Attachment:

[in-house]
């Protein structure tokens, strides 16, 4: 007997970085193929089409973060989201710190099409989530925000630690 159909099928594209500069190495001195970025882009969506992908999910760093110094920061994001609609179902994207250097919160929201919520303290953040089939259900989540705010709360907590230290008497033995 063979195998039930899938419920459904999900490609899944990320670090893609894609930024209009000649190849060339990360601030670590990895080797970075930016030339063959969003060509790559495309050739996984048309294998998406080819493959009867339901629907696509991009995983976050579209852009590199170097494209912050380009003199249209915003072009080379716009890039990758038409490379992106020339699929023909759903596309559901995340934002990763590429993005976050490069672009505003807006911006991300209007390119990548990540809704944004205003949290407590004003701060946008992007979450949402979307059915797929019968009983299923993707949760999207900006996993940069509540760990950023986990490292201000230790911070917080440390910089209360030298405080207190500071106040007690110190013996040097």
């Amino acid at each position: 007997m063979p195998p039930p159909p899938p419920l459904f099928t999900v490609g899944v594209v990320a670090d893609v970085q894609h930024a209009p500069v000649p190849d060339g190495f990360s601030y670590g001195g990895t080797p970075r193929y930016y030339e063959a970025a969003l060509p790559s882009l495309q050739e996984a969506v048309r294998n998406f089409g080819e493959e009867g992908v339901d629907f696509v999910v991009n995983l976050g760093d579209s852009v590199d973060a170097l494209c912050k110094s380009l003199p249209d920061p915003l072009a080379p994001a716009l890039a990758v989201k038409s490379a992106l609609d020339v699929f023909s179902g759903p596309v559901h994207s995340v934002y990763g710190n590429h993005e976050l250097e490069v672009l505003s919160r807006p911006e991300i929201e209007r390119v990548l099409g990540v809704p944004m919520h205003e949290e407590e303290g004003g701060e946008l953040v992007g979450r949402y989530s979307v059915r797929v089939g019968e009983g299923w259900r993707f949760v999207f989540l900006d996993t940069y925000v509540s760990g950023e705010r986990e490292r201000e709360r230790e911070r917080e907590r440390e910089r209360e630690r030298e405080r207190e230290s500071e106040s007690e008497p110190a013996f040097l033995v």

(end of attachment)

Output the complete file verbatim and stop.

[in-house]
């Protein structure tokens, strides 16, 4: 007997970085193929089409973060989201710190099409989530925000630690 159909099928594209500069190495001195970025882009969506992908999910760093110094920061994001609609179902994207250097919160929201919520303290953040089939259900989540705010709360907590230290008497033995 063979195998039930899938419920459904999900490609899944990320670090893609894609930024209009000649190849060339990360601030670590990895080797970075930016030339063959969003060509790559495309050739996984048309294998998406080819493959009867339901629907696509991009995983976050579209852009590199170097494209912050380009003199249209915003072009080379716009890039990758038409490379992106020339699929023909759903596309559901995340934002990763590429993005976050490069672009505003807006911006991300209007390119990548990540809704944004205003949290407590004003701060946008992007979450949402979307059915797929019968009983299923993707949760999207900006996993940069509540760990950023986990490292201000230790911070917080440390910089209360030298405080207190500071106040007690110190013996040097």
């Amino acid at each position: 007997m063979p195998p039930p159909p899938p419920l459904f099928t999900v490609g899944v594209v990320a670090d893609v970085q894609h930024a209009p500069v000649p190849d060339g190495f990360s601030y670590g001195g990895t080797p970075r193929y930016y030339e063959a970025a969003l060509p790559s882009l495309q050739e996984a969506v048309r294998n998406f089409g080819e493959e009867g992908v339901d629907f696509v999910v991009n995983l976050g760093d579209s852009v590199d973060a170097l494209c912050k110094s380009l003199p249209d920061p915003l072009a080379p994001a716009l890039a990758v989201k038409s490379a992106l609609d020339v699929f023909s179902g759903p596309v559901h994207s995340v934002y990763g710190n590429h993005e976050l250097e490069v672009l505003s919160r807006p911006e991300i929201e209007r390119v990548l099409g990540v809704p944004m919520h205003e949290e407590e303290g004003g701060e946008l953040v992007g979450r949402y989530s979307v059915r797929v089939g019968e009983g299923w259900r993707f949760v999207f989540l900006d996993t940069y925000v509540s760990g950023e705010r986990e490292r201000e709360r230790e911070r917080e907590r440390e910089r209360e630690r030298e405080r207190e230290s500071e106040s007690e008497p110190a013996f040097l033995v």